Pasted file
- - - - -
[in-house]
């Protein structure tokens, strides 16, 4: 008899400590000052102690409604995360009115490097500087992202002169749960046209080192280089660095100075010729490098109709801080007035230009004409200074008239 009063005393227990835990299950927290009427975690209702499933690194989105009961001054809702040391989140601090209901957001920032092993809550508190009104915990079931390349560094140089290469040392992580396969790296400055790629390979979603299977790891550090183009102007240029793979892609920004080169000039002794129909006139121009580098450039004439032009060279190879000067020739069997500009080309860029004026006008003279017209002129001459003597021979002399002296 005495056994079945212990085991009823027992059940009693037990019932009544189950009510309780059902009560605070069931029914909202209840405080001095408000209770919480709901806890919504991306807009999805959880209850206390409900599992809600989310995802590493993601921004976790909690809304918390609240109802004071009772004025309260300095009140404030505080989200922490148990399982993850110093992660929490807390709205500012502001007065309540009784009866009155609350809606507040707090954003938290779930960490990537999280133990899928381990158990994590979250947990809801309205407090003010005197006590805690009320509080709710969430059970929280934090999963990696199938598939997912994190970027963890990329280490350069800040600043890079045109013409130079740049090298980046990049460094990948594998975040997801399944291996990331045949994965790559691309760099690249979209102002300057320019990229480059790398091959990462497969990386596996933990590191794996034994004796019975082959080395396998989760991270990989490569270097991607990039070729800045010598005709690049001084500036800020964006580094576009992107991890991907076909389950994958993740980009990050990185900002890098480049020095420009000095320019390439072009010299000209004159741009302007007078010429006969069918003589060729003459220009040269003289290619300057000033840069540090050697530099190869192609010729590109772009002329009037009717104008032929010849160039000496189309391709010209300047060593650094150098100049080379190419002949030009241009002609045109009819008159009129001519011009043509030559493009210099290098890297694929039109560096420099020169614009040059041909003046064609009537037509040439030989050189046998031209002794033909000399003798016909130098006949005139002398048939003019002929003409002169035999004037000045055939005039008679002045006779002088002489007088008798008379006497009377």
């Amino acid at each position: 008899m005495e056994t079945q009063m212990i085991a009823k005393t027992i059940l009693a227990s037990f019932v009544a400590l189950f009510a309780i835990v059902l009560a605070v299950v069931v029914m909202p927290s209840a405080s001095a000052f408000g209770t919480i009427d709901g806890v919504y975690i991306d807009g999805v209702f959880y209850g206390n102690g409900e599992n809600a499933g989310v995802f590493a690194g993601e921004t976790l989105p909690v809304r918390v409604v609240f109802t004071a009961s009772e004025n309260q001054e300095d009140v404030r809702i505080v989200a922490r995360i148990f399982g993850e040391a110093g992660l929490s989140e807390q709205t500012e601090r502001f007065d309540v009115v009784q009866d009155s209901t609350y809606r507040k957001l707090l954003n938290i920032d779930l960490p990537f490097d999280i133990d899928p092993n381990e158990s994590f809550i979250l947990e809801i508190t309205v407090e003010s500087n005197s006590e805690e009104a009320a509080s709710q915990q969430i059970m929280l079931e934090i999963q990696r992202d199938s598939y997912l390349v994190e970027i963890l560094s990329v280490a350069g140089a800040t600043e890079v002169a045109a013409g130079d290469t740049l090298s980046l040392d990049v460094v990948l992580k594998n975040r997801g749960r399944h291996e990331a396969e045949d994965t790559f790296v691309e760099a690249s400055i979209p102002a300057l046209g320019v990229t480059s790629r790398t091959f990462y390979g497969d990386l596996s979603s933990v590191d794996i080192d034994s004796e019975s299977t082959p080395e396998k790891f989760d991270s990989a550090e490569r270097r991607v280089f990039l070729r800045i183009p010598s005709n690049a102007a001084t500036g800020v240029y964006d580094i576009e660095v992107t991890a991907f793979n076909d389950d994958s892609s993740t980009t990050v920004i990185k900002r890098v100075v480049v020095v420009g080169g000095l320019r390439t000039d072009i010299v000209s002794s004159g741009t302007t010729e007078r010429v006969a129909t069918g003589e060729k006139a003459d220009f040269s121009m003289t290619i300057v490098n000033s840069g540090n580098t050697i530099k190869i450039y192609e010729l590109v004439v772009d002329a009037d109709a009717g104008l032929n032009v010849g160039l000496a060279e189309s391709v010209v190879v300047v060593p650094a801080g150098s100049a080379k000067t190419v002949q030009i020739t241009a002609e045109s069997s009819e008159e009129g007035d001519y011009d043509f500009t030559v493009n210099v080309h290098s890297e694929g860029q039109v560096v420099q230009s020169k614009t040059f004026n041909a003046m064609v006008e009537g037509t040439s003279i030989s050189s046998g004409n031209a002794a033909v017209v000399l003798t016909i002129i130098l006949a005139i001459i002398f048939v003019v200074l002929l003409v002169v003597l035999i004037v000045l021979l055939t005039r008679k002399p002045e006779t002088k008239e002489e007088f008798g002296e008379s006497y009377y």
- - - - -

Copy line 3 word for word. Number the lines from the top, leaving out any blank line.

């Amino acid at each position: 008899m005495e056994t079945q009063m212990i085991a009823k005393t027992i059940l009693a227990s037990f019932v009544a400590l189950f009510a309780i835990v059902l009560a605070v299950v069931v029914m909202p927290s209840a405080s001095a000052f408000g209770t919480i009427d709901g806890v919504y975690i991306d807009g999805v209702f959880y209850g206390n102690g409900e599992n809600a499933g989310v995802f590493a690194g993601e921004t976790l989105p909690v809304r918390v409604v609240f109802t004071a009961s009772e004025n309260q001054e300095d009140v404030r809702i505080v989200a922490r995360i148990f399982g993850e040391a110093g992660l929490s989140e807390q709205t500012e601090r502001f007065d309540v009115v009784q009866d009155s209901t609350y809606r507040k957001l707090l954003n938290i920032d779930l960490p990537f490097d999280i133990d899928p092993n381990e158990s994590f809550i979250l947990e809801i508190t309205v407090e003010s500087n005197s006590e805690e009104a009320a509080s709710q915990q969430i059970m929280l079931e934090i999963q990696r992202d199938s598939y997912l390349v994190e970027i963890l560094s990329v280490a350069g140089a800040t600043e890079v002169a045109a013409g130079d290469t740049l090298s980046l040392d990049v460094v990948l992580k594998n975040r997801g749960r399944h291996e990331a396969e045949d994965t790559f790296v691309e760099a690249s400055i979209p102002a300057l046209g320019v990229t480059s790629r790398t091959f990462y390979g497969d990386l596996s979603s933990v590191d794996i080192d034994s004796e019975s299977t082959p080395e396998k790891f989760d991270s990989a550090e490569r270097r991607v280089f990039l070729r800045i183009p010598s005709n690049a102007a001084t500036g800020v240029y964006d580094i576009e660095v992107t991890a991907f793979n076909d389950d994958s892609s993740t980009t990050v920004i990185k900002r890098v100075v480049v020095v420009g080169g000095l320019r390439t000039d072009i010299v000209s002794s004159g741009t302007t010729e007078r010429v006969a129909t069918g003589e060729k006139a003459d220009f040269s121009m003289t290619i300057v490098n000033s840069g540090n580098t050697i530099k190869i450039y192609e010729l590109v004439v772009d002329a009037d109709a009717g104008l032929n032009v010849g160039l000496a060279e189309s391709v010209v190879v300047v060593p650094a801080g150098s100049a080379k000067t190419v002949q030009i020739t241009a002609e045109s069997s009819e008159e009129g007035d001519y011009d043509f500009t030559v493009n210099v080309h290098s890297e694929g860029q039109v560096v420099q230009s020169k614009t040059f004026n041909a003046m064609v006008e009537g037509t040439s003279i030989s050189s046998g004409n031209a002794a033909v017209v000399l003798t016909i002129i130098l006949a005139i001459i002398f048939v003019v200074l002929l003409v002169v003597l035999i004037v000045l021979l055939t005039r008679k002399p002045e006779t002088k008239e002489e007088f008798g002296e008379s006497y009377y």